The London Charter culminated in the framing of four new charges against the 22 Nazi defendants - crimes against peace, planning a war of aggression, war crimes and crimes against humanity. While these seemed comprehensive, they lacked two key principles that Jackson had hoped to enshrine in statue for the ages: firstly, the definition of war itself as a universal crime, and secondly, that the principles of Nuremberg should eventually be applicable to all sides. Despite Jackson's dream, Nuremberg remained strictly a military tribunal specifically to try the Nazi regime.
The realization of these two principles was cut off by embarrassing facts - most obviously, it would be difficult to define aggressive war when the Soviet Union had been Hitler's ally until 1941 and had helped to invade Poland.
Then, as today, international criminal law is never free of politics. Just as the principles of the London Charter have passed directly into the International Criminal Court in The Hague, so have its flaws.
"One of the criticisms of the ICC is that to expect it would ever deal with US or Russian war crimes is rather unrealistic because of the status of these states in the UN Security Council and the international order," said Mälksoo. "The problem remains: does it bind the big guys as well? Technically not really."
Yet, despite its inability to exclude messy political realities, the potency of the charter signed in 1945 is undeniable.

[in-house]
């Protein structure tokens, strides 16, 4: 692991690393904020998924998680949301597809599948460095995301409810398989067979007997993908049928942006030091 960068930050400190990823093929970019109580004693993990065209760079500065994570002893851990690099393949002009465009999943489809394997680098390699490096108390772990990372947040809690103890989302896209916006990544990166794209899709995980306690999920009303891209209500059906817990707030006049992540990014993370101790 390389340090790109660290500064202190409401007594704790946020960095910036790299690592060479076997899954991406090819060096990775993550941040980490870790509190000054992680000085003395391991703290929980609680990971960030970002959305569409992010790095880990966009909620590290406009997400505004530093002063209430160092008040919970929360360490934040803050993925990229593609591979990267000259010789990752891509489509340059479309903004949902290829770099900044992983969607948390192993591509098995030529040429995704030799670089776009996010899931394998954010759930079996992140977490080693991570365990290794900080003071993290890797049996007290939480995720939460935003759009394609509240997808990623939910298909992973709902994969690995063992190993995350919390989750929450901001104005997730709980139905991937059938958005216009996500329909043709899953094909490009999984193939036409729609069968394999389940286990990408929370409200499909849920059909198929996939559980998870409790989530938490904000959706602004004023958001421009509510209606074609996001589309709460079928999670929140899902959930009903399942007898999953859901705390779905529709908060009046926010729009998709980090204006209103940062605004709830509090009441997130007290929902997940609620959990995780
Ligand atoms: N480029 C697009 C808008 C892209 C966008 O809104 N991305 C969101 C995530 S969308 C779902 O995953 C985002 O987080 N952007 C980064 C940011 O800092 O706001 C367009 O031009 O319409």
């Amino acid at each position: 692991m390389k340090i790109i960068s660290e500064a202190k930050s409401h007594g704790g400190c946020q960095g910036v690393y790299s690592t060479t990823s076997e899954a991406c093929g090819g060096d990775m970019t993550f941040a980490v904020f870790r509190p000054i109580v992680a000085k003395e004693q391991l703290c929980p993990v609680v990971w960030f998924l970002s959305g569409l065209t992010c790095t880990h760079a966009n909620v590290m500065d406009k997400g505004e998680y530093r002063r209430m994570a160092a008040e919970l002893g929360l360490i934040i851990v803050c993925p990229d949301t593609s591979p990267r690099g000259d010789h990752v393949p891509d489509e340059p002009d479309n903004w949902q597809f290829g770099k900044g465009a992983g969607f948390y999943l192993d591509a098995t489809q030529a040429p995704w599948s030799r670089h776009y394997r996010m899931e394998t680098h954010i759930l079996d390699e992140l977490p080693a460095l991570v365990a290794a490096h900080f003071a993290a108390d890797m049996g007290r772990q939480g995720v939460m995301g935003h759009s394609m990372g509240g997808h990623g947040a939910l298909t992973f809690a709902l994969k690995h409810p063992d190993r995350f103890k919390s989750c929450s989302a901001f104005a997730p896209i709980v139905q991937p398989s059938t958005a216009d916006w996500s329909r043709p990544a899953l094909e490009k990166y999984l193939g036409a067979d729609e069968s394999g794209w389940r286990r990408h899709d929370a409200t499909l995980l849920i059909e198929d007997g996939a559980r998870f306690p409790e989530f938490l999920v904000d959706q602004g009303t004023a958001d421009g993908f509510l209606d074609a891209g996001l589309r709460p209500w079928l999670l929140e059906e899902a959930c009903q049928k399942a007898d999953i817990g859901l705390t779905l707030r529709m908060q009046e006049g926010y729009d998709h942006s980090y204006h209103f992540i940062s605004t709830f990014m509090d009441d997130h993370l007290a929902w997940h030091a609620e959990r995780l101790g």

"The London Charter was a huge cultural advance," German legal historian Ingo Müller said. "In the last five or six years, the Nuremberg trials have been recognized more and more in Germany, and the more that Germany has promoted the ICC, the more they recognize the principles of Nuremberg."
It is easy to forget, Müller added, that Germany was not always so ready to accept what the charter represented.
"There was real agitation in Germany, especially among jurists, against the Nuremberg trials," he told DW. "The German judiciary did not recognize any of these convictions, and when the old Nazis were released, none of them officially had a criminal record - so, of course, they all got their military pensions - including back payments."
That is why Müller, author of "Hitler's Justice," a seminal work on corruption in the post-war German judiciary, said he remains optimistic about the power of the crimes laid out by the London Charter and applied in the Nuremberg Trials.
"The lesson of Nuremberg was that international law can be enforced," he said. "Of course, the weakness of the ICC is that the most powerful - the US, China - haven't signed. But I think it has affected our global consciousness, and still does."